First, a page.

Leary and Hartman, at least, have been as good as advertised. With the assistance of strong supporting casts, they have combined for 24 passing touchdowns and just four interceptions, leading their teams to rank 28th and 18th in EPA per pass, respectively. Both feature prominently in quarterback duels this weekend, and both are facing passers who weren't expected to be playing at an equally high level. Leary's opposite number is Uiagalelei, who seems to have come into his own after a rickety first season as Clemson's starter; Hartman's is Jordan Travis, the linchpin of Florida State's recent renaissance.
After losing his job due to a three-interception night against Notre Dame last season, Travis reclaimed it in early October and led the Seminoles on a tear that has continued into 2022. Since he returned to the starting role against Syracuse, Florida State is 9-2, and he's averaging 8.7 yards per attempt with 16 touchdowns and three interceptions. Add the powerful rushing tandem of Treshaun Ward and Oregon transfer Trey Benson, and the Seminoles' offense is 12th in EPA per play, 16th in success rate, and 18th in explosiveness. A year after starting 0-4 with a loss to Jacksonville State, they're 4-0 and have risen in the AP Poll for the first time since 2016.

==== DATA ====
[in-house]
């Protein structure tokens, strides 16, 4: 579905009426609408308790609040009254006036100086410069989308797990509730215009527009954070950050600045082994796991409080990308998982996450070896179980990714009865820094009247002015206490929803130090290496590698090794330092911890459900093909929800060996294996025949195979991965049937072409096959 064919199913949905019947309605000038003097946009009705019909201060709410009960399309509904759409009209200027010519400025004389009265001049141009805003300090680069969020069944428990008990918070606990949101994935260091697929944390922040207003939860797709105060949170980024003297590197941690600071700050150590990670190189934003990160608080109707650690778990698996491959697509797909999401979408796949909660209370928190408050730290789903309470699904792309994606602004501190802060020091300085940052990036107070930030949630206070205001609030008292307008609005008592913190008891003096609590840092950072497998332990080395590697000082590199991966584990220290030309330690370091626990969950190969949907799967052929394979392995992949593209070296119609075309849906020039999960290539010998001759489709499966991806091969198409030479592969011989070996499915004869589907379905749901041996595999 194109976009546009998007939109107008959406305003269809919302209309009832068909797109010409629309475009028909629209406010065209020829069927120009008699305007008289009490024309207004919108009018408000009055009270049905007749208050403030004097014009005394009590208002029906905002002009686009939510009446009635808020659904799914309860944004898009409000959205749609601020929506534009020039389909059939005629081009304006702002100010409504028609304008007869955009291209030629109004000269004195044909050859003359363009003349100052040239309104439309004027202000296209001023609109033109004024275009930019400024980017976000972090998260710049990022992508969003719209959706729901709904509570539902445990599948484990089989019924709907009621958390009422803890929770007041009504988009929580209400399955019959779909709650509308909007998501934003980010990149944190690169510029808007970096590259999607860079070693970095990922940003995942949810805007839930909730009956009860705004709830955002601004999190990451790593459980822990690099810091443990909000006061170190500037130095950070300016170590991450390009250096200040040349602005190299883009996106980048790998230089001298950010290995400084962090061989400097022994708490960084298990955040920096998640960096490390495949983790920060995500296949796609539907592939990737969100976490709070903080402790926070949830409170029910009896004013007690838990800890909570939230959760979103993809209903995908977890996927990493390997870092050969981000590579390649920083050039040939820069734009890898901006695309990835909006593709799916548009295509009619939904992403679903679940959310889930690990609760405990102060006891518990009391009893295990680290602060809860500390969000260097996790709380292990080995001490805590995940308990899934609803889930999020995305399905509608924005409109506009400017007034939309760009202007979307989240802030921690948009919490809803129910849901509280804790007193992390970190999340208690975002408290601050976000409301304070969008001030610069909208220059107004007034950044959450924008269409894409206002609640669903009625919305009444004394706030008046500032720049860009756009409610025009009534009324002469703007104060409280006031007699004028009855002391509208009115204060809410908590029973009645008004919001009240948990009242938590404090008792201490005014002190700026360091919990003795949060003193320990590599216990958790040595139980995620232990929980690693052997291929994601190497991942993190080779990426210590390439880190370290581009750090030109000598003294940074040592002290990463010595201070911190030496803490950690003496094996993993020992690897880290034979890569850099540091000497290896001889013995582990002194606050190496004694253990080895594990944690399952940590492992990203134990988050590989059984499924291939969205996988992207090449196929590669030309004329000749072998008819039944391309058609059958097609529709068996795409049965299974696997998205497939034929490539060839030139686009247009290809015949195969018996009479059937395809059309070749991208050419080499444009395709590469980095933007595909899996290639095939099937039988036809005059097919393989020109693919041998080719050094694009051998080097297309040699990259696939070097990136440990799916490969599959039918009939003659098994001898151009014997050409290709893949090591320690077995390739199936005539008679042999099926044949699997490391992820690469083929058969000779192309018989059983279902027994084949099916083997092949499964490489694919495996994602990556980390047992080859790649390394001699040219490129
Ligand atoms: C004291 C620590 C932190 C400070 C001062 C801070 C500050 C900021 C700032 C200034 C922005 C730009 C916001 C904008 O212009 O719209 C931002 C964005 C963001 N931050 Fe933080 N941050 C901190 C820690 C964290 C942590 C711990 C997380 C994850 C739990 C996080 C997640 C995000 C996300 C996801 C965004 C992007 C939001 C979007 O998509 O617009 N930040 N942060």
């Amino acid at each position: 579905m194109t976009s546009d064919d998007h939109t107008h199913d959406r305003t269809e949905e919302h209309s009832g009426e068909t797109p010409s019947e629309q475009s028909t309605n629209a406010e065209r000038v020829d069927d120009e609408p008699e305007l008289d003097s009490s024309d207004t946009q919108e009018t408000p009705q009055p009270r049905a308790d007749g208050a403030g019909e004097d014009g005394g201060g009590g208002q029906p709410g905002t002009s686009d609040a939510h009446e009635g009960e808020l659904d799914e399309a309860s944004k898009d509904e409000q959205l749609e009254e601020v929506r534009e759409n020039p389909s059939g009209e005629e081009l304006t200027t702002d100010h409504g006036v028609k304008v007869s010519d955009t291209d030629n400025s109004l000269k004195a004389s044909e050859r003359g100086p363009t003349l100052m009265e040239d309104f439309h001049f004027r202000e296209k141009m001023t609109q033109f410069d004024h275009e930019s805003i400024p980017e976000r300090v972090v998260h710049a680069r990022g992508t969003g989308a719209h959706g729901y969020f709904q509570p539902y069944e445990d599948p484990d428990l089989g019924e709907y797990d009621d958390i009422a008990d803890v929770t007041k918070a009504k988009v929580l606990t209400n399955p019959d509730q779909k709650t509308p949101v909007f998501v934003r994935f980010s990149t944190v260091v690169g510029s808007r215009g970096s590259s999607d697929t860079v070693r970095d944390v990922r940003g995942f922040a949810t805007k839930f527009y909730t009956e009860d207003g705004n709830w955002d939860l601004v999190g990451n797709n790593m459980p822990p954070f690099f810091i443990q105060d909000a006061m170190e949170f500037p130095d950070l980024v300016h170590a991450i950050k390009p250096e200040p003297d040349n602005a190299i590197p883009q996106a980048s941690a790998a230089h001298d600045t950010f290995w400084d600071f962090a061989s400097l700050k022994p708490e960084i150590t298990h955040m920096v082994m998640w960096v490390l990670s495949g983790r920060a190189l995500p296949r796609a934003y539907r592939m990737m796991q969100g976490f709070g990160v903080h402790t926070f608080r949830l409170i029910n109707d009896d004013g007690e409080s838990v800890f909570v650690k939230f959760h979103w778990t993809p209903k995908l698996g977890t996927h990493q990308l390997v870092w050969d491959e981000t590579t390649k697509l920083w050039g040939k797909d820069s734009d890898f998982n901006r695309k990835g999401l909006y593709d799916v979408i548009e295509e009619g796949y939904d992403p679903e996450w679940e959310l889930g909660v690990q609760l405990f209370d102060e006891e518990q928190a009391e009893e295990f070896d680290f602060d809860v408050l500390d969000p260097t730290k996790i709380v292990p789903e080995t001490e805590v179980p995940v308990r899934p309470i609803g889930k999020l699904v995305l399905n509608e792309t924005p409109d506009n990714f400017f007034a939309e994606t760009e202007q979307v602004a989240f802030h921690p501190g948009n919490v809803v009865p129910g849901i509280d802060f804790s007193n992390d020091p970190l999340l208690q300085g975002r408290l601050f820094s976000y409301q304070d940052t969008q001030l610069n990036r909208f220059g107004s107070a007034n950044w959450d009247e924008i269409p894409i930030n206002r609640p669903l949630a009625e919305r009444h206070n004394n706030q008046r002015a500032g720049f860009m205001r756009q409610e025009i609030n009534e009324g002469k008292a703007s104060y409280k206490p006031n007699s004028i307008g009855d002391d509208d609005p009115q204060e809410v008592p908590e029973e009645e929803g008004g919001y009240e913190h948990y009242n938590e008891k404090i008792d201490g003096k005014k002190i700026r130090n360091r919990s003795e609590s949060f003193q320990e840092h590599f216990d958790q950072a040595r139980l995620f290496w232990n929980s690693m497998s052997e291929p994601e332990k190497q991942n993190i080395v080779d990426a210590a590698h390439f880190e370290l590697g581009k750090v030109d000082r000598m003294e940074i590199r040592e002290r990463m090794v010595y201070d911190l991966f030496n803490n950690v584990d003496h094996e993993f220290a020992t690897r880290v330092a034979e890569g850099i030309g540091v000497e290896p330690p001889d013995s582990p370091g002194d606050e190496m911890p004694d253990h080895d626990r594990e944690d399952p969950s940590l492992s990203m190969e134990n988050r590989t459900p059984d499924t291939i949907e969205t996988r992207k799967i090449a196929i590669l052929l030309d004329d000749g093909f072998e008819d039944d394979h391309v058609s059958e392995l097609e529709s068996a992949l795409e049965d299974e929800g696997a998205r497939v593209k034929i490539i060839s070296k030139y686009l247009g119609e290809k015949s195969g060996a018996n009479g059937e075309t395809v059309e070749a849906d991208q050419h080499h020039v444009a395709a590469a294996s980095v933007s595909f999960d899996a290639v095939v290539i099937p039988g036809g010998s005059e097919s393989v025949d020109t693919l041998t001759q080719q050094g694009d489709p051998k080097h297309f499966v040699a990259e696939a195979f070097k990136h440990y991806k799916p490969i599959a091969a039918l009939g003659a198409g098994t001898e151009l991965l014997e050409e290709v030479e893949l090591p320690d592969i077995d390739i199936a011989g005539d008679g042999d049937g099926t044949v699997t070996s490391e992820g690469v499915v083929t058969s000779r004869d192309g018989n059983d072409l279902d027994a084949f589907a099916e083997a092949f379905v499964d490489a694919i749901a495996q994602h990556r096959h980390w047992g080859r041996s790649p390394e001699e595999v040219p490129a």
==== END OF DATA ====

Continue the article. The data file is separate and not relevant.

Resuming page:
How real is it? Well ... Florida State beat LSU and Louisville, both 6-7 last season, by a combined five points. A convincing 44-14 win over Boston College last week alleviates some concerns, but there are understandable questions about how good the Seminoles actually are. For all the winning they have done since Travis took over, they're still yet to beat a ranked team—though with this visit from Wake Forest, No. 22 after nearly beating Clemson last week, that could change this weekend.
The defense needs to improve if Florida State is going to keep this up; they're average against the pass (70th in EPA per play) and downright terrible against the run, especially up front (121st in line yards per carry allowed). Outside of breakout edge rusher Jared Verse—whose availability for this game is uncertain—the defense hasn't found much of a spark. Wake Forest's offense may not be as tough a challenge as it was last year, thanks to a mediocre run game that ranks 127th in EPA per rush, but Hartman is a dangerous passer, and the Demon Deacons field a deep receiving corps in which A.T. Perry, Jahmal Banks, and Donavon Greene all have over 230 yards and 15 yards per catch. Florida State's defense limits the deep ball well, but can they hold Wake Forest in check and continue one of 2022's most improbable undefeated starts?